Devry Math533 full course Latest 2015 december [ all discussions , full course project and final but no quiz ]

August 31, 2017

Question
Devry Math533 Week 1 Discussion DQ 1 Latest 2015 November

DQ 1

Class, provide examples of how you can use statistical analysis to make better decisions in your career or daily life.

Devry Math533 Week 2 Discussion DQ 1 Latest 2015 November

DQ 1

A number of years ago, there was a popular television game show called Let’s Make a Deal. The host, Monty Hall, would randomly select contestants from the audience and, as the title suggests, he would make deals for prizes. Contestants would be given relatively modest prizes and then would be offered the opportunity to risk that prize to win better ones.

Suppose you are a contestant on this show. Monty has just given you a free trip worth \$500 to a locale that is of little interest to you. He now offers you a trade: Give up the trip in exchange for a gamble. On the stage are three curtains, A, B, and C. Behind one of them is a brand-new car worth \$45,000. Behind the other two curtains, the stage is empty.

You decide to gamble and give up the trip. (The trip is no longer an option for you.) You must now select one of the curtains. Suppose you select Curtain A.

In an attempt to make things more interesting, Monty then exposes an empty stage by opening Curtain C (he knows that there is nothing behind Curtain C). He then asks you if you want to keep Curtain A, or switch to Curtain B.

What would you do?

Hint: Questions to consider are: What is the probability of winning and the probability of losing the car prior to opening Curtain C? What is the probability of winning and the probability of losing the car after Curtain C is opened? What is your best strategy?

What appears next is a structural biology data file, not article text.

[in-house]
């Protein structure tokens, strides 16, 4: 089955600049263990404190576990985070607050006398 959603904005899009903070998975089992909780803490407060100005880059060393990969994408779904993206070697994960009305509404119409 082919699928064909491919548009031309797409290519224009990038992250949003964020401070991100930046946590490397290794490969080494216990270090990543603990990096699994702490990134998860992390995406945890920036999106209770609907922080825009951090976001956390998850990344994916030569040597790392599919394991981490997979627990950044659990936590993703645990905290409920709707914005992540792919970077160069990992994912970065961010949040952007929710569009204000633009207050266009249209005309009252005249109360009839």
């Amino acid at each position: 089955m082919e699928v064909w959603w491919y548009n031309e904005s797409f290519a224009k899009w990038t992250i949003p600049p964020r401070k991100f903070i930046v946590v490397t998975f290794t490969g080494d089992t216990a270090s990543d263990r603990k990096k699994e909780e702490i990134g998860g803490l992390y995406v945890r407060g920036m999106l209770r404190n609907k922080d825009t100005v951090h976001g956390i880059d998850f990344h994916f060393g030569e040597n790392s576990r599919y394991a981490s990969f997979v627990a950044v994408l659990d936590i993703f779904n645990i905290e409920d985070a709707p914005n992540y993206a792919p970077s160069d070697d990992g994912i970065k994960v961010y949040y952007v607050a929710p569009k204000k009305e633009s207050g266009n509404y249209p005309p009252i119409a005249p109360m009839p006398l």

Devry Math533 Week 3 Discussion DQ 1 Latest 2015 November

DQ 1

Class, based on internet research and in your own words discuss history of Normal distribution and its original applications.

Devry Math533 Week 4 Discussion DQ 1 Latest 2015 November

DQ 1

Class, this week we will cover the concept of statistical Hypothesis testing. In plain language, what is the purpose of this test?

week 5

Read the selection in your text book pertaining to the Case: Statistics in Action: Diary of a Kleenex® User; load the data set for the case, TISSUES, into Minitab; answer the question about the case in the Discussion area; and likewise read and respond to the follow-on selections in the textbook for the case in the Statistics in Action Revisited.

How would you briefly summarize the case, and the data that was generated?

week 6

Class, based on internet research, discuss the historical development and original applications of regression analysis.

week 7

Read the Case: Statistics in Action: Bid-Rigging in the Highway Construction Industry, in Chapter 11 of your textbook, and answer the following questions. The data set, FLAG, for the case study is available in the publisher’s website, so you don’t need to enter the data into Minitab by hand.

What is this case about? Describe the key variables.

course project

.equella.ecollege.com/file/b438cf8a-2ffd-44e8-a23f-f8e998e5493c/2/MATH533_CH_CourseProject.html#”>Course Project > Introduction
Course Project: AJ DAVIS DEPARTMENT STORES

01:20 AM MT
12/30/2015

Introduction

Your Instructor will provide you with a Case description and data set in Doc Sharing.

PROJECT PART A: Exploratory Data Analysis

Open the files for the Course Project and the data set in Doc Sharing.
For each of the five variables, process, organize, present and summarize the data. Analyze each variable by itself using graphical and numerical techniques of summarization. Use MINITAB as much as possible, explaining what the printout tells you. You may wish to use some of the following graphs: stem-leaf diagram, frequency/relative frequency table, histogram, boxplot, dotplot, pie chart, bar graph. Caution: not all of these are appropriate for each of these variables, nor are they all necessary. More is not necessarily better. In addition be sure to find the appropriate measures of central tendency, the measures of dispersion, and the shapes of the distributions (for the quantitative variables) for the above data. Where appropriate, use the five number summary (the Min, Q1, Median, Q3, Max). Once again, use MINITAB as appropriate, and explain what the results mean.
Analyze the connections or relationships between the variables. There are ten possible pairings of two variables. Use graphical as well as numerical summary measures. Explain what you see. Be sure to consider all 10 pairings. Some variables show clear relationships, while others do not.